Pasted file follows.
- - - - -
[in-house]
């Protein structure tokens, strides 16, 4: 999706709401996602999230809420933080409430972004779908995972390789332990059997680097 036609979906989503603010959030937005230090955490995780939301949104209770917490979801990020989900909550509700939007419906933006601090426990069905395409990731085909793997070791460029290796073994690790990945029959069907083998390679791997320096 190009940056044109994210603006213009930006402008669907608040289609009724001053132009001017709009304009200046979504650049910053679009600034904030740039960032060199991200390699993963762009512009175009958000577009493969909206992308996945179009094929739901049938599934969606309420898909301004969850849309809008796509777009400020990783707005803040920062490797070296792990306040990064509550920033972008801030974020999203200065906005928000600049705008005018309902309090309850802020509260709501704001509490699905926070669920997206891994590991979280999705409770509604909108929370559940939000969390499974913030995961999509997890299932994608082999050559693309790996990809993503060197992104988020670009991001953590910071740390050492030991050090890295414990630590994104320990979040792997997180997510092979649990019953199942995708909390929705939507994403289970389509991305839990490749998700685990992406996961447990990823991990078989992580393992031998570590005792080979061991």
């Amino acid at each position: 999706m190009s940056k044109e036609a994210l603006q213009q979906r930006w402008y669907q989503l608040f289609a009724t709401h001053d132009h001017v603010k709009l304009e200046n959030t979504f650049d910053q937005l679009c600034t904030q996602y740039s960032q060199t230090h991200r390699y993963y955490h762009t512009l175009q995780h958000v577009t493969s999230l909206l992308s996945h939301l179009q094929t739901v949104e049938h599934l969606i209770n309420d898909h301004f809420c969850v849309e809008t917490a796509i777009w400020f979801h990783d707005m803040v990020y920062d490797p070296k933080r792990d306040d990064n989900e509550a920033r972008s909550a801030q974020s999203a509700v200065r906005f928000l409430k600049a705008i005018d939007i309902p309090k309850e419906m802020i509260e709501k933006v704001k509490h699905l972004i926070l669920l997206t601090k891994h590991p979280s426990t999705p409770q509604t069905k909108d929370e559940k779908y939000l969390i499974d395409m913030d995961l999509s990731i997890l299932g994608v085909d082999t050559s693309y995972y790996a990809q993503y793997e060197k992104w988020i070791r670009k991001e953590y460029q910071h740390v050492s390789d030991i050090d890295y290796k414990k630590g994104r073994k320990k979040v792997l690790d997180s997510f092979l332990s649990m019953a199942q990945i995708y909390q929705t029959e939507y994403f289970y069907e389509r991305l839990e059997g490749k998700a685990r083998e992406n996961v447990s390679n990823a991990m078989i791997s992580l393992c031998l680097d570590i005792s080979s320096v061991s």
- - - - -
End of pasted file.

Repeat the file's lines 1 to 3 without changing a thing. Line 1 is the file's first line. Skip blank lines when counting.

[in-house]
């Protein structure tokens, strides 16, 4: 999706709401996602999230809420933080409430972004779908995972390789332990059997680097 036609979906989503603010959030937005230090955490995780939301949104209770917490979801990020989900909550509700939007419906933006601090426990069905395409990731085909793997070791460029290796073994690790990945029959069907083998390679791997320096 190009940056044109994210603006213009930006402008669907608040289609009724001053132009001017709009304009200046979504650049910053679009600034904030740039960032060199991200390699993963762009512009175009958000577009493969909206992308996945179009094929739901049938599934969606309420898909301004969850849309809008796509777009400020990783707005803040920062490797070296792990306040990064509550920033972008801030974020999203200065906005928000600049705008005018309902309090309850802020509260709501704001509490699905926070669920997206891994590991979280999705409770509604909108929370559940939000969390499974913030995961999509997890299932994608082999050559693309790996990809993503060197992104988020670009991001953590910071740390050492030991050090890295414990630590994104320990979040792997997180997510092979649990019953199942995708909390929705939507994403289970389509991305839990490749998700685990992406996961447990990823991990078989992580393992031998570590005792080979061991």
């Amino acid at each position: 999706m190009s940056k044109e036609a994210l603006q213009q979906r930006w402008y669907q989503l608040f289609a009724t709401h001053d132009h001017v603010k709009l304009e200046n959030t979504f650049d910053q937005l679009c600034t904030q996602y740039s960032q060199t230090h991200r390699y993963y955490h762009t512009l175009q995780h958000v577009t493969s999230l909206l992308s996945h939301l179009q094929t739901v949104e049938h599934l969606i209770n309420d898909h301004f809420c969850v849309e809008t917490a796509i777009w400020f979801h990783d707005m803040v990020y920062d490797p070296k933080r792990d306040d990064n989900e509550a920033r972008s909550a801030q974020s999203a509700v200065r906005f928000l409430k600049a705008i005018d939007i309902p309090k309850e419906m802020i509260e709501k933006v704001k509490h699905l972004i926070l669920l997206t601090k891994h590991p979280s426990t999705p409770q509604t069905k909108d929370e559940k779908y939000l969390i499974d395409m913030d995961l999509s990731i997890l299932g994608v085909d082999t050559s693309y995972y790996a990809q993503y793997e060197k992104w988020i070791r670009k991001e953590y460029q910071h740390v050492s390789d030991i050090d890295y290796k414990k630590g994104r073994k320990k979040v792997l690790d997180s997510f092979l332990s649990m019953a199942q990945i995708y909390q929705t029959e939507y994403f289970y069907e389509r991305l839990e059997g490749k998700a685990r083998e992406n996961v447990s390679n990823a991990m078989i791997s992580l393992c031998l680097d570590i005792s080979s320096v061991s």